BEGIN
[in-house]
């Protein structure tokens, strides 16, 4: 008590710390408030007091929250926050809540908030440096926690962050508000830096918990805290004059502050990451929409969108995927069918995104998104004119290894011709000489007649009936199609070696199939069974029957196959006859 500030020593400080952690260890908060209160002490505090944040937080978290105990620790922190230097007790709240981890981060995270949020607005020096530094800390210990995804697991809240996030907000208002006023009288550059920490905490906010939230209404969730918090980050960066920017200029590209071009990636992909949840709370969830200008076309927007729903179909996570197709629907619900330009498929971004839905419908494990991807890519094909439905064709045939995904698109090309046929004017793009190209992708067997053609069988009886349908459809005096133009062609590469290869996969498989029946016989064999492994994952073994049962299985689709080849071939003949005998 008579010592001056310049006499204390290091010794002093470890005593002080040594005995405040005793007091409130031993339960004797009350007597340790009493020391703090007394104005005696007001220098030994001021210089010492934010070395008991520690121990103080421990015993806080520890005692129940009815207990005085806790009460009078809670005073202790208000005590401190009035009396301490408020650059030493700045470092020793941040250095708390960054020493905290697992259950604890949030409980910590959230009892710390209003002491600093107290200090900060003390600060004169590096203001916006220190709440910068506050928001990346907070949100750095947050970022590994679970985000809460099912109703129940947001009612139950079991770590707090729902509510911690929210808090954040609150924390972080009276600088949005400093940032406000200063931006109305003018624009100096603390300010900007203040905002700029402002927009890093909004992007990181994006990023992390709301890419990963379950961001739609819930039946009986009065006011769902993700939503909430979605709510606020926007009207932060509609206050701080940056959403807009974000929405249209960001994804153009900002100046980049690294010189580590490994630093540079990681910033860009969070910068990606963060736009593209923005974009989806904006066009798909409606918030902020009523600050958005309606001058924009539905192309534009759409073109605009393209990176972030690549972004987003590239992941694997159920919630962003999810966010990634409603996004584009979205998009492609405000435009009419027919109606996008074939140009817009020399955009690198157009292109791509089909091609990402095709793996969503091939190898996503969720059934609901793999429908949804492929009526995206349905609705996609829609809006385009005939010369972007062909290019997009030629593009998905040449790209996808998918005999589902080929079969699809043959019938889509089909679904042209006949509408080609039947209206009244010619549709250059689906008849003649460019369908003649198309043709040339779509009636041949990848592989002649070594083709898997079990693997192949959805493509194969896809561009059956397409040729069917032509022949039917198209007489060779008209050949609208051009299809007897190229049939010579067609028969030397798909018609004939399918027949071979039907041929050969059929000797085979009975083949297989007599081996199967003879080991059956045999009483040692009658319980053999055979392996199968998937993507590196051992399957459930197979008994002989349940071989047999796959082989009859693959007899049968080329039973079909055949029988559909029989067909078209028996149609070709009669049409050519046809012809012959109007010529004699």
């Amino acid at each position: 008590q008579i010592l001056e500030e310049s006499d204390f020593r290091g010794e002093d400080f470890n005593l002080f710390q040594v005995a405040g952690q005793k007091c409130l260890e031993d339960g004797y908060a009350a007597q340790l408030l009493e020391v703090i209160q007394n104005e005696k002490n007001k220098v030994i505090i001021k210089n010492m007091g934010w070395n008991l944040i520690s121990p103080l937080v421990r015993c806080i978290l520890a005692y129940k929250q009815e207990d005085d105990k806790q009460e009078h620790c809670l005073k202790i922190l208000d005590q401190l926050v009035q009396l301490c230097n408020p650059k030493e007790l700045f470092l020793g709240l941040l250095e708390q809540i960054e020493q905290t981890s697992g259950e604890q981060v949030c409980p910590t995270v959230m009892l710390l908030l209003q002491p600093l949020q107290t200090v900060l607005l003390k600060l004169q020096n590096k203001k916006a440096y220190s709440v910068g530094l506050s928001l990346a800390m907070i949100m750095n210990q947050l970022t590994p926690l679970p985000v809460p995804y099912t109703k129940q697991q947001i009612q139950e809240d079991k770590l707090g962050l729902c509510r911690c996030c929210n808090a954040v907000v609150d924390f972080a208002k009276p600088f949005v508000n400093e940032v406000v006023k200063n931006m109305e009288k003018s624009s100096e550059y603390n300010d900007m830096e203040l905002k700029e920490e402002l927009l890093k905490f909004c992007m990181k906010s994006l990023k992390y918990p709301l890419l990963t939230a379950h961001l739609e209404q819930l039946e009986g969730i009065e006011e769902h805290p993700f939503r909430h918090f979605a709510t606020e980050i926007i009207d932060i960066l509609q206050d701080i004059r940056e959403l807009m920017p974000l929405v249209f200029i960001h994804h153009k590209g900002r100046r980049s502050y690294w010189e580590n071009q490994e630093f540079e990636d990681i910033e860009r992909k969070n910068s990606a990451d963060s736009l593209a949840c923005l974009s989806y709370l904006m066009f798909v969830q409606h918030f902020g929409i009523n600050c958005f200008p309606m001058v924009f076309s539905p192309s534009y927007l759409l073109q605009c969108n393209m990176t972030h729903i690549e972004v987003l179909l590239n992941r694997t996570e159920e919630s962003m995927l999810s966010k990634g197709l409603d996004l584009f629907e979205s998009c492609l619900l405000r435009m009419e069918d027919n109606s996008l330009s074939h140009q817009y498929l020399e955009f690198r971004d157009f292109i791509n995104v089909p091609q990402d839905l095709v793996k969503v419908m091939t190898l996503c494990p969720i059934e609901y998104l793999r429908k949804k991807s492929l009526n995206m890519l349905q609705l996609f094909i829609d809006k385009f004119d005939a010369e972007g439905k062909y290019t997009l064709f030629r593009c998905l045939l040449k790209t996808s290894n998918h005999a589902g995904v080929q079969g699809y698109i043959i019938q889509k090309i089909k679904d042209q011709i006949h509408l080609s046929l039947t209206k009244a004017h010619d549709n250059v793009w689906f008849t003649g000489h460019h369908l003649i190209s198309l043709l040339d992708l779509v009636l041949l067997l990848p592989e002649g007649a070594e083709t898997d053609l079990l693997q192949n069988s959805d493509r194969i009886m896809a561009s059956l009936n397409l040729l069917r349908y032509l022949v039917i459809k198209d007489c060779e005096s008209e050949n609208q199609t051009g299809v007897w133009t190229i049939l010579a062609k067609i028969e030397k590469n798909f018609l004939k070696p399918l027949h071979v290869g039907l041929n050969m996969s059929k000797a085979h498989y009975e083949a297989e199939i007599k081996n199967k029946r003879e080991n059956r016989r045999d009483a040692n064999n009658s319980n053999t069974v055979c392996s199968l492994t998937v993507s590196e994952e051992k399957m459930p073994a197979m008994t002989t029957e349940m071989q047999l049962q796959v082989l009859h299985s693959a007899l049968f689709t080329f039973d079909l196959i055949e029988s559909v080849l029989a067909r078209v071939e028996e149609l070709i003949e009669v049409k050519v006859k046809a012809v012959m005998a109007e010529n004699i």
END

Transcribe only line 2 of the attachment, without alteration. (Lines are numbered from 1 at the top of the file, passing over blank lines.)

């Protein structure tokens, strides 16, 4: 008590710390408030007091929250926050809540908030440096926690962050508000830096918990805290004059502050990451929409969108995927069918995104998104004119290894011709000489007649009936199609070696199939069974029957196959006859 500030020593400080952690260890908060209160002490505090944040937080978290105990620790922190230097007790709240981890981060995270949020607005020096530094800390210990995804697991809240996030907000208002006023009288550059920490905490906010939230209404969730918090980050960066920017200029590209071009990636992909949840709370969830200008076309927007729903179909996570197709629907619900330009498929971004839905419908494990991807890519094909439905064709045939995904698109090309046929004017793009190209992708067997053609069988009886349908459809005096133009062609590469290869996969498989029946016989064999492994994952073994049962299985689709080849071939003949005998 008579010592001056310049006499204390290091010794002093470890005593002080040594005995405040005793007091409130031993339960004797009350007597340790009493020391703090007394104005005696007001220098030994001021210089010492934010070395008991520690121990103080421990015993806080520890005692129940009815207990005085806790009460009078809670005073202790208000005590401190009035009396301490408020650059030493700045470092020793941040250095708390960054020493905290697992259950604890949030409980910590959230009892710390209003002491600093107290200090900060003390600060004169590096203001916006220190709440910068506050928001990346907070949100750095947050970022590994679970985000809460099912109703129940947001009612139950079991770590707090729902509510911690929210808090954040609150924390972080009276600088949005400093940032406000200063931006109305003018624009100096603390300010900007203040905002700029402002927009890093909004992007990181994006990023992390709301890419990963379950961001739609819930039946009986009065006011769902993700939503909430979605709510606020926007009207932060509609206050701080940056959403807009974000929405249209960001994804153009900002100046980049690294010189580590490994630093540079990681910033860009969070910068990606963060736009593209923005974009989806904006066009798909409606918030902020009523600050958005309606001058924009539905192309534009759409073109605009393209990176972030690549972004987003590239992941694997159920919630962003999810966010990634409603996004584009979205998009492609405000435009009419027919109606996008074939140009817009020399955009690198157009292109791509089909091609990402095709793996969503091939190898996503969720059934609901793999429908949804492929009526995206349905609705996609829609809006385009005939010369972007062909290019997009030629593009998905040449790209996808998918005999589902080929079969699809043959019938889509089909679904042209006949509408080609039947209206009244010619549709250059689906008849003649460019369908003649198309043709040339779509009636041949990848592989002649070594083709898997079990693997192949959805493509194969896809561009059956397409040729069917032509022949039917198209007489060779008209050949609208051009299809007897190229049939010579067609028969030397798909018609004939399918027949071979039907041929050969059929000797085979009975083949297989007599081996199967003879080991059956045999009483040692009658319980053999055979392996199968998937993507590196051992399957459930197979008994002989349940071989047999796959082989009859693959007899049968080329039973079909055949029988559909029989067909078209028996149609070709009669049409050519046809012809012959109007010529004699």